On a global issue — maybe hinting of her approach to Security Council business — she takes a practical, independent view of Chinese activities in Africa, with no ideological overtones. In remarks to the Foreign Policy Association in New York City in March 2016, the last year of the Obama administration, she said:
“Africa is a huge continent; it has huge opportunities. It has huge problems. There’s no need for the US and China to compete over Africa’s resources, or over influence on the continent of Africa. African countries can really balance and complement what we have to offer them with what the Chinese have to offer them, so that [they] get the best from both relationships.
“We have coordinated and cooperated with the Chinese in a number of areas on the continent,” Thomas-Greenfield said, mentioning South Sudan and Liberia.
“The Chinese have consulted with us,” she added. “We have a regular consultation with the Chinese government on where we can cooperate and coordinate each other’s activities on the continent. So I see it as a complementary relationship.
“Do the Chinese have interests that are not our interests? I would say so,” she went on. “Do we have interests that might not be in the Chinese interests? It’s possible. But for Africa, we have worked closely together.”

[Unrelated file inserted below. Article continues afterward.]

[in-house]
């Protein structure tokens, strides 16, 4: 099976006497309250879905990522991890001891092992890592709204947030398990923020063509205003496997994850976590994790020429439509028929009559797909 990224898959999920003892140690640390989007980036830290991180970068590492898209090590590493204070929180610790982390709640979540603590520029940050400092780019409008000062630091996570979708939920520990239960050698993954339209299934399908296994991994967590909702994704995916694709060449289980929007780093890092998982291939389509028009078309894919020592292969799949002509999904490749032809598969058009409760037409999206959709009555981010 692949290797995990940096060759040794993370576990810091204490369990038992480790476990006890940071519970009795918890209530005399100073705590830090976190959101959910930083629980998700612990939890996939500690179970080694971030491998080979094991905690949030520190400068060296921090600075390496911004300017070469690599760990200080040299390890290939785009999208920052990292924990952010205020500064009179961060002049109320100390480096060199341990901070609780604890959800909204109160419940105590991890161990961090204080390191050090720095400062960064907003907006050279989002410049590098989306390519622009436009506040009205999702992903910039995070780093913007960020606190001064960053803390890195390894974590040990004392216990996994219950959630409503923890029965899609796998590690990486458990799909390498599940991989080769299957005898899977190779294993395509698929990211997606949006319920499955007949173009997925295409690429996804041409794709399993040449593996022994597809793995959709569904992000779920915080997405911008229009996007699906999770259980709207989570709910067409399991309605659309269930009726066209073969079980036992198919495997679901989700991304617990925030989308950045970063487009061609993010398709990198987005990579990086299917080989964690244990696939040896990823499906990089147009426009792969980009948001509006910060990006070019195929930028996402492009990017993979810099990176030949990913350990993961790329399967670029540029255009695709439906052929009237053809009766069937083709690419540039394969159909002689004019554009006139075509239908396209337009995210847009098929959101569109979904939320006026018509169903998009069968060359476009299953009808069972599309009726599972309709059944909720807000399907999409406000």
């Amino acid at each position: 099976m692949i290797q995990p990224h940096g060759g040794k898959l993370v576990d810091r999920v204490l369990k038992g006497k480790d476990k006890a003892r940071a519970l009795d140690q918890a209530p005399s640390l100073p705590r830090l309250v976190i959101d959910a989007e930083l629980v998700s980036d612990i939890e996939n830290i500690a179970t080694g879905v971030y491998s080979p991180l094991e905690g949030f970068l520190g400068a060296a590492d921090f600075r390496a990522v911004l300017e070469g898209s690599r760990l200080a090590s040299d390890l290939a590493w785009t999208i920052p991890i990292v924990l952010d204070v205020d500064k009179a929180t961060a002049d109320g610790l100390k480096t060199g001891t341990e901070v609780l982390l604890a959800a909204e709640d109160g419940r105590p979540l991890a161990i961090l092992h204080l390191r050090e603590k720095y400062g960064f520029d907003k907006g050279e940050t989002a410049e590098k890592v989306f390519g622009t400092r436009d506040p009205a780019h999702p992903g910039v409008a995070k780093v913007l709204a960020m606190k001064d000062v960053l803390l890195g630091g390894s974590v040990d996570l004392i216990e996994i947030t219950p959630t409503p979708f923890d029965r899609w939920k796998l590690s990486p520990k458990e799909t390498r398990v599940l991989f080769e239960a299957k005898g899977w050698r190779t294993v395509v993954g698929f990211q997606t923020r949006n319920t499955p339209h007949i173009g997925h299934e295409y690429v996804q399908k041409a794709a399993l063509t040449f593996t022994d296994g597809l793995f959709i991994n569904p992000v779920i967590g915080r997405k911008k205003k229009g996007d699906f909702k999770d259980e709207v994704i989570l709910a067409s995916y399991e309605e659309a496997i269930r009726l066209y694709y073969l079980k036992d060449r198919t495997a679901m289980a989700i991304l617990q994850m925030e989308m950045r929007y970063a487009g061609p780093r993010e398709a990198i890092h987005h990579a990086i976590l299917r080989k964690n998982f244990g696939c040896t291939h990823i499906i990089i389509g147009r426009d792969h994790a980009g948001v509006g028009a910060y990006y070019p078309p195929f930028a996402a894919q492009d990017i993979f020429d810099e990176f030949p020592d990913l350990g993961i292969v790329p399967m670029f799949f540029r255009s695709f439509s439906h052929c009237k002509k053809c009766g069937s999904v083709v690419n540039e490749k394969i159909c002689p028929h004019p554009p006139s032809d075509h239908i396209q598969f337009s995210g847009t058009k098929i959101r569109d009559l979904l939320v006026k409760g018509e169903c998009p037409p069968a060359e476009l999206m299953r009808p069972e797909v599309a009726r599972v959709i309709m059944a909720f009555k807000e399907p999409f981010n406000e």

At least one African ambassador at the UN, from South Africa, said recently that he was looking forward to the arrival of “my friend” Thomas-Greenfield at the UN.
“Having Linda here, I think, will be a very big injection, a new spirit, building on the predecessors. . . . We think that she’ll bring to bear a vast experience, over three decades of diplomacy, and that’s what we needed now,” said Jerry Matthews Matjila at a press briefing on Dec. 1.
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Barbara Crossette is the senior consulting editor and writer for PassBlue and the United Nations correspondent for The Nation. She is also a member of the Council on Foreign Relations. She has also contributed to the Oxford Handbook on the United Nations.
Previously, Crossette was the UN bureau chief for The New York Times from 1994 to 2001 and previously its chief correspondent in Southeast Asia and South Asia. She is the author of “So Close to Heaven: The Vanishing Buddhist Kingdoms of the Himalayas,” “The Great Hill Stations of Asia” and a Foreign Policy Association study, “India Changes Course,” in the Foreign Policy Association’s “Great Decisions 2015.”
Crossette won the George Polk award for her coverage in India of the assassination of Rajiv Gandhi in 1991 and the 2010 Shorenstein Prize for her writing on Asia.